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Chocky: The Complete Collection (1984-6)
Creator: Anthony Read
review by Jonathan McCalmont
Do you remember Spangles? You might think you do. But you don't. I have in my hands a memo proving that spangles were in fact created in 1995 by an advertising agency. It formed the basis for a revolutionary form of viral marketing whereby celebrities would be paid to appear on nostalgia programmes and talk warmly of their memories of fictional products that never existed. That way, when they finally release the product it will appeal not just to its core market but to millions of poor saps like us who have been brainwashed into feeling nostalgia about things that didn't exist when we were kids. You might also like to look into where Terry Christian was on the day of the Kennedy assassination and why you've never seen Peter Kay and Captain Pugwash in the same place at the same time. We're through the looking glass here people... follow the white rabbit.
You could easily be excused for thinking that Chocky is also a fictional construct. There's some name recognition there but it doesn't bring the same warm fluffy feelings of nostalgia as Mr Benn or Bagpuss. This is something of a pity because Chocky is really quite good. Well, I say 'good'...
This collection brings together the three series that tell the tale of Chocky and the children she enters into contact with. The story starts with Chocky, continues with Chocky's Children and concludes with Chocky's Challenge. The first series tells of how the alien Chocky enters into contact with Matthew Gore. Chocky tries to guide Matthew in such a way as to change humanity for the better. In particular, she wants Matthew to be the discoverer of a form of infinite free energy. The first series tells of Chocky's impact upon Matthew and how Matthew's family try to make sense of what is happening. Unfortunately, Matthew becomes famous and this attracts the interests of a shadowy organisation representing the Earth's energy companies. In order to protect Matthew, Chocky leaves. Only she doesn't. In the second series, Matthew enters into contact with Albertine. Albertine is a brilliant mathematician and it soon transpires that the two children have a psychic bond by virtue of both having entered into contact with Chocky. The shadowy organisation tries to kidnap Albertine only for her to be rescued through the use of the children's telepathic powers. The final series moves to Cambridge where Albertine has recently completed a mathematics degree in only a year. Albertine and Chocky have to overcome academic and military interference in order to save Chocky and introduce the new technology to the Earth.
Based upon a novel by John Wyndham (he of The Midwich Cuckoos), Chocky begins as a challenging piece of children's drama. However, the later series are not based on Wyndham's work, but are the creation of Anthony Read and the drop-off in quality and intelligence is pretty drastic.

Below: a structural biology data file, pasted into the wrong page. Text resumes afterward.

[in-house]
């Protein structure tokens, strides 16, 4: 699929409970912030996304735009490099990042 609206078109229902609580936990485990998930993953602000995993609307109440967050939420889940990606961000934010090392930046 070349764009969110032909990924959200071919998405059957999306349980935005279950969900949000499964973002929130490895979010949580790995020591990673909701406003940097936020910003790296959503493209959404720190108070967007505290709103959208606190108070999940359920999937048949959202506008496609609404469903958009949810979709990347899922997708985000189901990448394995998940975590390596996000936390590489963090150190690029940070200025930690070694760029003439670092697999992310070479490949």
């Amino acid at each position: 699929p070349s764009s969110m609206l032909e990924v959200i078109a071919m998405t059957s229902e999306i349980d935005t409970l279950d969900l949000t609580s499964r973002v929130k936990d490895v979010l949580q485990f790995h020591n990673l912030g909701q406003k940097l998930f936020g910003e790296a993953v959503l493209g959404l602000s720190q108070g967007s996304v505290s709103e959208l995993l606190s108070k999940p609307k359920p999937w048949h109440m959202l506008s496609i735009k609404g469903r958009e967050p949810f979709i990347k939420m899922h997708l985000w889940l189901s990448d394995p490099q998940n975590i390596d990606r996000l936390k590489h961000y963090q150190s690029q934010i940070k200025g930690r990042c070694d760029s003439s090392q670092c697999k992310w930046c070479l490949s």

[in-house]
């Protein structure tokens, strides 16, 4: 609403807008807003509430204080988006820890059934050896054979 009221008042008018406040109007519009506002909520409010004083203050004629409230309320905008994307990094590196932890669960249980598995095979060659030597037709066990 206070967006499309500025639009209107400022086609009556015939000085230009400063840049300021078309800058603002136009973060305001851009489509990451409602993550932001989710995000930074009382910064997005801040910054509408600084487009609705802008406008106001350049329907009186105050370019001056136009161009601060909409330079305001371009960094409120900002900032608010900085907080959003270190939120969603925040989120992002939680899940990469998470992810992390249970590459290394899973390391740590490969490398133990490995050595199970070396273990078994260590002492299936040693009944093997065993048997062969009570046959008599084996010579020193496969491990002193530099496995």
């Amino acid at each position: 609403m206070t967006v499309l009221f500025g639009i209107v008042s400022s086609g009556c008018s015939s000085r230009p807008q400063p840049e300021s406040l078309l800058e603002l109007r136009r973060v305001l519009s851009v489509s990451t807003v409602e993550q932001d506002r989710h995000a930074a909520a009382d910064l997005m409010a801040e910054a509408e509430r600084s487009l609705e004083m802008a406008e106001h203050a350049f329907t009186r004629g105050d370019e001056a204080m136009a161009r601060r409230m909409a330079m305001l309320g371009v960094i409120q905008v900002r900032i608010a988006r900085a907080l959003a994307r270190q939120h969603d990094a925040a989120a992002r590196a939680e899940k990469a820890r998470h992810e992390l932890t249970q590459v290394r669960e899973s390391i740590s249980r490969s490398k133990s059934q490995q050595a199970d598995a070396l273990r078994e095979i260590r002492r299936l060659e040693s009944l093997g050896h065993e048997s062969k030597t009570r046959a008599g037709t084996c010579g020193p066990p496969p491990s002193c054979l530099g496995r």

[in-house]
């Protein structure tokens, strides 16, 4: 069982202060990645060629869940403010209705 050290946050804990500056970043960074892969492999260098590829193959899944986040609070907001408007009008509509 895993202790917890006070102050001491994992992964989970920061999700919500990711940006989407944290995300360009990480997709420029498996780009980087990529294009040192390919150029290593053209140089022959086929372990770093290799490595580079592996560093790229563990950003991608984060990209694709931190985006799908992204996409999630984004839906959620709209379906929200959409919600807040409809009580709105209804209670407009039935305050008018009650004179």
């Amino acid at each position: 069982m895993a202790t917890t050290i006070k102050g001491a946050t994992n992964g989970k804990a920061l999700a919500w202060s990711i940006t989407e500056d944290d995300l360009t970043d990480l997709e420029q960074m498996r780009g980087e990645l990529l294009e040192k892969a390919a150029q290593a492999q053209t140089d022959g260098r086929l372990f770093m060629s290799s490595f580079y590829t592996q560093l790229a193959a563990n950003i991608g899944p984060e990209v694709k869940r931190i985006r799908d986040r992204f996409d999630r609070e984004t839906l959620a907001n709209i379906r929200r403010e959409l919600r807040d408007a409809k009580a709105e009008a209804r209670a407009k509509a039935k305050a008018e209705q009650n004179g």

Chocky is relentlessly challenging and serious in tone. It wonderfully contrasts the dull boring world of the rural middle class with the increasingly bizarre events surrounding Matthew. The first series is not only steeped in accessible forms of scientific thought but deals with themes such as adolescent mental illness, the nature of genius and what defines sanity in the first place. At times it is like watching a teenaged version of Brimstone And Treacle. However, sadly the second and third series derive much of their drama from the more pedestrian and traditional dramatic tension of good children confronting evil adults and conflicts are resolved by chases, rescues and uses of 'kewl powerz'. Even the scientific concepts that are accessibly presented in the first series are replaced by new-age twaddle in the second series and mindless trekkie-style jargon in Chocky's Challenge.
The acting similarly begins strongly with an engaging and charismatic Matthew played with good humour by Andrew Ellams, and supported by an increasingly manic and irrational Carol Drinkwater as his mother. The second series sees Matthew separated from his parents and supported by a decidedly lacklustre adult cast. The final series basically writes Matthew out and focuses on Albertine. The problem is that while both Albertine and Matthew are typically under-written children's roles, where Ellams is charismatic enough to engage, Annabel Worrell is depressingly bland as Albertine. The writer seems to realise this by surrounding Albertine with a Michael Jackson impersonator, a sulky Chinese person and a chinless refugee from Grange Hill who does nothing but look perplexed and apologetic like a minor member of the Royal Family in a trans-sexual cabaret club.
Don't get me wrong, when weighed against the grunge and earnest political correctness of most children's drama, the Chocky series stands up pretty well. As far as drama for kids goes, this is top-notch stuff. The problem is that, beyond the first series, there's a lack of ambition about the writing that makes the second and third series a little dull. Where the first series is full of themes and ideas, the later two seem padded and listless as plot points get dragged out longer than strictly necessary. The continuous watering-down of the cast as first the parents then Matthew get written out, then Matthew himself, add to this sense of Wyndham's ideas being repeatedly whipped by an eager and deluded jockey.
Well worth a look but I can't help feeling that Read's wife should have dragged him away screaming, "Leave it! Leave it!"
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